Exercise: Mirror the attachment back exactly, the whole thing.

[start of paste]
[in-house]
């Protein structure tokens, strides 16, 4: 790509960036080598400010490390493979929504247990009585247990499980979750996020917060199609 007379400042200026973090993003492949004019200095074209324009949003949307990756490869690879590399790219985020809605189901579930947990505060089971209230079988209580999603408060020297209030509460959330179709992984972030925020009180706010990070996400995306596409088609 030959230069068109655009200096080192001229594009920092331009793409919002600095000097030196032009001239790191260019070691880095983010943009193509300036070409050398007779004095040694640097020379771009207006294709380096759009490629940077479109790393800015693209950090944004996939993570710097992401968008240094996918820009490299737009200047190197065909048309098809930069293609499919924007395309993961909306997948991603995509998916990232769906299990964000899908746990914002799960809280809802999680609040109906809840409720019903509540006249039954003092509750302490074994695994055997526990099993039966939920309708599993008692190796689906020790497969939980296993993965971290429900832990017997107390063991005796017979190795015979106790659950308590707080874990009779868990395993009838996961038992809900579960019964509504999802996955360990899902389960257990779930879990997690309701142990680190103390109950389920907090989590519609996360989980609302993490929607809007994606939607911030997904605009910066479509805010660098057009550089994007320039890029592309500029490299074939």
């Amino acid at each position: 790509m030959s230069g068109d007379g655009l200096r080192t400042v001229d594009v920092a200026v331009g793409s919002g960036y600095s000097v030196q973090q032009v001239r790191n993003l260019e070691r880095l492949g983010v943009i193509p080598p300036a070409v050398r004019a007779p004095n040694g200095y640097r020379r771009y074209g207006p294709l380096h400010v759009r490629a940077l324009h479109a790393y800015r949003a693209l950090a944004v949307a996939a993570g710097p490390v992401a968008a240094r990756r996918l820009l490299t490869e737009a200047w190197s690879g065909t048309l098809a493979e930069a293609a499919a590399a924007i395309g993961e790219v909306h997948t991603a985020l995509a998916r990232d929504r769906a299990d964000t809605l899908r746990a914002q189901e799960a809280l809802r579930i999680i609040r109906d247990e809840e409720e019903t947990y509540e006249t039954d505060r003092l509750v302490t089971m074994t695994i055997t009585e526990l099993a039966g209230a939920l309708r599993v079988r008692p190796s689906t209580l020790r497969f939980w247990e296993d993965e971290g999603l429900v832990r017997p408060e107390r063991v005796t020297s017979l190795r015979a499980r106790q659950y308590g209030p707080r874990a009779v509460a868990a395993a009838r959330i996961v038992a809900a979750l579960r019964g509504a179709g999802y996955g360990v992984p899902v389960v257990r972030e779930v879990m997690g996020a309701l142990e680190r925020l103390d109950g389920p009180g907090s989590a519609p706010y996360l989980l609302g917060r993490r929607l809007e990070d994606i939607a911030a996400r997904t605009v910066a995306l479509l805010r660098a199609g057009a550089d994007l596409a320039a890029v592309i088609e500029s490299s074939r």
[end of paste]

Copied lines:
[in-house]
């Protein structure tokens, strides 16, 4: 790509960036080598400010490390493979929504247990009585247990499980979750996020917060199609 007379400042200026973090993003492949004019200095074209324009949003949307990756490869690879590399790219985020809605189901579930947990505060089971209230079988209580999603408060020297209030509460959330179709992984972030925020009180706010990070996400995306596409088609 030959230069068109655009200096080192001229594009920092331009793409919002600095000097030196032009001239790191260019070691880095983010943009193509300036070409050398007779004095040694640097020379771009207006294709380096759009490629940077479109790393800015693209950090944004996939993570710097992401968008240094996918820009490299737009200047190197065909048309098809930069293609499919924007395309993961909306997948991603995509998916990232769906299990964000899908746990914002799960809280809802999680609040109906809840409720019903509540006249039954003092509750302490074994695994055997526990099993039966939920309708599993008692190796689906020790497969939980296993993965971290429900832990017997107390063991005796017979190795015979106790659950308590707080874990009779868990395993009838996961038992809900579960019964509504999802996955360990899902389960257990779930879990997690309701142990680190103390109950389920907090989590519609996360989980609302993490929607809007994606939607911030997904605009910066479509805010660098057009550089994007320039890029592309500029490299074939």
């Amino acid at each position: 790509m030959s230069g068109d007379g655009l200096r080192t400042v001229d594009v920092a200026v331009g793409s919002g960036y600095s000097v030196q973090q032009v001239r790191n993003l260019e070691r880095l492949g983010v943009i193509p080598p300036a070409v050398r004019a007779p004095n040694g200095y640097r020379r771009y074209g207006p294709l380096h400010v759009r490629a940077l324009h479109a790393y800015r949003a693209l950090a944004v949307a996939a993570g710097p490390v992401a968008a240094r990756r996918l820009l490299t490869e737009a200047w190197s690879g065909t048309l098809a493979e930069a293609a499919a590399a924007i395309g993961e790219v909306h997948t991603a985020l995509a998916r990232d929504r769906a299990d964000t809605l899908r746990a914002q189901e799960a809280l809802r579930i999680i609040r109906d247990e809840e409720e019903t947990y509540e006249t039954d505060r003092l509750v302490t089971m074994t695994i055997t009585e526990l099993a039966g209230a939920l309708r599993v079988r008692p190796s689906t209580l020790r497969f939980w247990e296993d993965e971290g999603l429900v832990r017997p408060e107390r063991v005796t020297s017979l190795r015979a499980r106790q659950y308590g209030p707080r874990a009779v509460a868990a395993a009838r959330i996961v038992a809900a979750l579960r019964g509504a179709g999802y996955g360990v992984p899902v389960v257990r972030e779930v879990m997690g996020a309701l142990e680190r925020l103390d109950g389920p009180g907090s989590a519609p706010y996360l989980l609302g917060r993490r929607l809007e990070d994606i939607a911030a996400r997904t605009v910066a995306l479509l805010r660098a199609g057009a550089d994007l596409a320039a890029v592309i088609e500029s490299s074939r």